• Proportion: Use the velo of Alberti, a gridded Renaissance device that allows you to understand how three-dimensional form can be accurately depicted on a flat surface, and learn to control proportion by using a standard unit of measure, level and plumb lines, and quantify difficult angles using the clock hand approach.
  • Illusionistic Space: Study in detail how to create flatness, volume, and space, using such tools as receding diagonals and foreshortened shapes, the relative scale of objects, and atmospheric perspective.

With each new step in the process, you’ll apply your knowledge in drawing projects, which encompass individual objects, still lifes, interiors, and self-portraits.

Master the Principles of Linear Perspective

The Renaissance discovery of linear perspective radically changed the way future generations would draw, allowing artists to depict three-dimensional space with astonishing accuracy. In the course, you’ll devote five lectures and numerous drawing projects to a study of this powerful drawing tool.

  • Investigate one-point perspective, and how diagonal lines recede to a “vanishing point” on the horizon, a principle that allows you to create three-dimensional form in space.
  • Learn to draw perspectival grids—used for measuring depth of space in a drawing—and geometric patterns in perspective.
  • Continue with the principles governing inclined planes, the principles of two-point perspective (which depicts planes angled differently from in one-point perspective), and the principles of three-point perspective (which describes what we see when we look up or down).
  • Combine your knowledge of illusionistic space and perspective to draw architectural landscapes, buildings, and room interiors.

Explore the Uses of Value, Texture, and Color

Discover further elements that add depth and dimension to your art. As you go through the course, you’ll build your vocabulary of drawing terms and learn to apply a wide array of new techniques.

  • Investigate the rich possibilities of visual texturein drawing. Practice textural techniques such as hatching, create your own textural marks, and learn to simulate the textures of objects.
  • Study color theory, the spectrum of colors on the color wheel, and how colors function in nature.
  • Choose palettes of colors for your drawings, and learn to use color to create mood, emotion, visual hierarchy, space, and light.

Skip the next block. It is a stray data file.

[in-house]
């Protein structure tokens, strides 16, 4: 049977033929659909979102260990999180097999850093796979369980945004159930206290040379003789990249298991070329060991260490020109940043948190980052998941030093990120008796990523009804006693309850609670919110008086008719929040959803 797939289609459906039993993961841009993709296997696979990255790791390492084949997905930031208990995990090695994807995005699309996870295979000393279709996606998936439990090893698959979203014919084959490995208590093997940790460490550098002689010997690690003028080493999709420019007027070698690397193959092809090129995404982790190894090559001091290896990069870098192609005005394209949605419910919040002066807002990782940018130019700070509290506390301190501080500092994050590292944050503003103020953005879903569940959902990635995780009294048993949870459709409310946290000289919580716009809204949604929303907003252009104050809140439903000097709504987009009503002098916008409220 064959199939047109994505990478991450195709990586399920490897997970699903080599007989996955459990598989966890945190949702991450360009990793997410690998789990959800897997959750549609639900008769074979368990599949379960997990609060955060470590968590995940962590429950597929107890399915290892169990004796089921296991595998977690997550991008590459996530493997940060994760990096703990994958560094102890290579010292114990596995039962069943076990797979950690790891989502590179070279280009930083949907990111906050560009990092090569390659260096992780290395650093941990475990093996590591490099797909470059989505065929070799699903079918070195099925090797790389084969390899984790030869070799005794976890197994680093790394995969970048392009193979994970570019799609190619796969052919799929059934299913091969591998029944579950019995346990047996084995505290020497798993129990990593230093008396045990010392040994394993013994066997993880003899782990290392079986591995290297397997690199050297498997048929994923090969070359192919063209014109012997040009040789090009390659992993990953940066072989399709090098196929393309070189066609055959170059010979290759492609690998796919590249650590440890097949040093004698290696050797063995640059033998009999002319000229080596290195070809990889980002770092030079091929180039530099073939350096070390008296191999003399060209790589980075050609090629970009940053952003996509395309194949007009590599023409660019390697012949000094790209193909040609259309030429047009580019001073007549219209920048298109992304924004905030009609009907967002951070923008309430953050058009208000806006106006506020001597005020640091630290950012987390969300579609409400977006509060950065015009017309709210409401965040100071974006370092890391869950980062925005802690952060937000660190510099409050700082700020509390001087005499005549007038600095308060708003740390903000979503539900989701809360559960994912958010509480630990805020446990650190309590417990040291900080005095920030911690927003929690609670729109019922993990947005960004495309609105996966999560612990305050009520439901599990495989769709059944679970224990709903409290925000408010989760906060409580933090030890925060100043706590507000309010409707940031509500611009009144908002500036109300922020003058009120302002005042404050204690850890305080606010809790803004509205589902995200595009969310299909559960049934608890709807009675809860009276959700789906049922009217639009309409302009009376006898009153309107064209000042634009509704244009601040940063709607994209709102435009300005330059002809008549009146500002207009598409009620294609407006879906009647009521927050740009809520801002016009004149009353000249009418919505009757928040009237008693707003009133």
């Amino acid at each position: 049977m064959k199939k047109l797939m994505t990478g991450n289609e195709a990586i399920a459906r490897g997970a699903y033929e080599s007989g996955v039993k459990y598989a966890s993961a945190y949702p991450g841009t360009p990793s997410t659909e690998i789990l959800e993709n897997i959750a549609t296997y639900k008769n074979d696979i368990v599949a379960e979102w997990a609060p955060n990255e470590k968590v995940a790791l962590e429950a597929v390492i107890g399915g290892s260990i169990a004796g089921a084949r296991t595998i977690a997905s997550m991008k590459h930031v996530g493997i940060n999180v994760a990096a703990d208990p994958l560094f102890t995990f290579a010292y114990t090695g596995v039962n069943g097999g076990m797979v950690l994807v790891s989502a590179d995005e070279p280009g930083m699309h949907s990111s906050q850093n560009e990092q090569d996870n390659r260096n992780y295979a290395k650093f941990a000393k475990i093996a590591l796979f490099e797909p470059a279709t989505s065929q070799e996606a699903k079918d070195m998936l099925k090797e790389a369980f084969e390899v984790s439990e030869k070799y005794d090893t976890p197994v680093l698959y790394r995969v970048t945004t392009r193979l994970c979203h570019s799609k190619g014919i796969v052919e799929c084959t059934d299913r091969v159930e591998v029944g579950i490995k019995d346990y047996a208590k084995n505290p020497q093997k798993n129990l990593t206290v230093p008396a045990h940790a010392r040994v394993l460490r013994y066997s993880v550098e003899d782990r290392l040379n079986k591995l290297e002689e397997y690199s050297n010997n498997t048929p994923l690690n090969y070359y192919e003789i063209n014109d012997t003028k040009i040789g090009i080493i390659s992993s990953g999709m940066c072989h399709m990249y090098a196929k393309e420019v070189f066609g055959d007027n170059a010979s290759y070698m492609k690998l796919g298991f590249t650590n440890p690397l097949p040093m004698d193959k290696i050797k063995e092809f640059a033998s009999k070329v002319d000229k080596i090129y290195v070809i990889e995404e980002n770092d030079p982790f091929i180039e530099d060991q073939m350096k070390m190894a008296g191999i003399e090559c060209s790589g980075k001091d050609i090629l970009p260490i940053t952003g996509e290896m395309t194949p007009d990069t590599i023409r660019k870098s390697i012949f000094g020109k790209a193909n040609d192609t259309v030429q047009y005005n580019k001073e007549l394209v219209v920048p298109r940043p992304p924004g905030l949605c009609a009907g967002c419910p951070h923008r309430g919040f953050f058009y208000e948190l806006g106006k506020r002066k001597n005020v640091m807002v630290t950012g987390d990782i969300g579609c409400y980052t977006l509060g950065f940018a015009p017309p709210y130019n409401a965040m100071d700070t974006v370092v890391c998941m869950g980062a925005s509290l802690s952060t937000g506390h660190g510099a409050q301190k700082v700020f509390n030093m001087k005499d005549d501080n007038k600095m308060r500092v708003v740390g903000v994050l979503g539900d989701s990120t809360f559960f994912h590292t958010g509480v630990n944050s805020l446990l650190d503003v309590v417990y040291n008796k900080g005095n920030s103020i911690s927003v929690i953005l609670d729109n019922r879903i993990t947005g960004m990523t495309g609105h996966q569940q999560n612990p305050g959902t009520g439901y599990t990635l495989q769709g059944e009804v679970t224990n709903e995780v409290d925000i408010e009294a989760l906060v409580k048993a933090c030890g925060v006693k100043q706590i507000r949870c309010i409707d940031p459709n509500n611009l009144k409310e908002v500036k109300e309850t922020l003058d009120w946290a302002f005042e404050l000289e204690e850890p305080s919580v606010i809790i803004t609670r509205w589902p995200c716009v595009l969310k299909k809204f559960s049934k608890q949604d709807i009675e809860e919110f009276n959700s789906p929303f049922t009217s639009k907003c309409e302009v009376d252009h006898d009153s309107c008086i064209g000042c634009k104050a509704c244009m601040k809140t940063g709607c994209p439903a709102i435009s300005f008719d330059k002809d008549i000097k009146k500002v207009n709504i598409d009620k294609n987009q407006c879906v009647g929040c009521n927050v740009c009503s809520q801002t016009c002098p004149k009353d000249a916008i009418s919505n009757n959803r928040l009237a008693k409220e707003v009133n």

• Learn how to use value (the relative lightness or darkness of tones) in creating mood, volume, and as a compositional tool in directing the viewer’s attention.
  • Develop the ability to portray light,both natural and artificial, and shadow; learn to draw cast shadows, both outdoors and within interiors.

You’ll also get in-depth instruction on how to draw realistic human figures.

  • Study a canon of human proportions, and draw the figure by building it using measure and component geometric shapes.
  • Delve into the underlying structure of the body, learning about human anatomy like Leonardo and Michelangelo: study the skeleton and muscles, their functions, and how to create naturalistic volume in figure drawing.
  • Do a range of figure-drawing projects, including self-portraits, figures in perspective, and figures in narrative contexts.

Professor Brody’s presentation shows you that in order to portray the visual world naturalistically, you must learn to see analytically and abstractly, as artists see. Among many things, this means learning to understand the underlying architecture of form and developing the ability to visualize the whole before the details.

Forge A Vision for Your Own Work

In the course’s final section, Professor Brody guides you in applying what you’ve learned to discover your own personal creative vision. Here, you’ll encounter concepts and do advanced drawing projects aimed at developing individual source material and subject matter for your own drawings, and you’ll form a clearer idea of the kind of art you want to make.

Throughout the course, Professor Brody illustrates the subject matter with vivid animations, live demonstrations of key principles, and drawings by both celebrated masters and students whose work exemplifies and clarifies the learning process. In addition to the video lectures themselves, Professor Brody has crafted many exercises for you to practice your newly acquired skills.

These 36 in-depth lessons help you build a complete and integrated set of drawing skills in a step-by-step, clear, and detailed manner. How to Draw is your opportunity to understand and master the skills, concepts, and art of drawing, an ability with rewards you will treasure for a lifetime.

Hide Full Description
36 lectures
 |  30 minutes each
Year Released: 2015
  • 1
    An Introduction to Drawing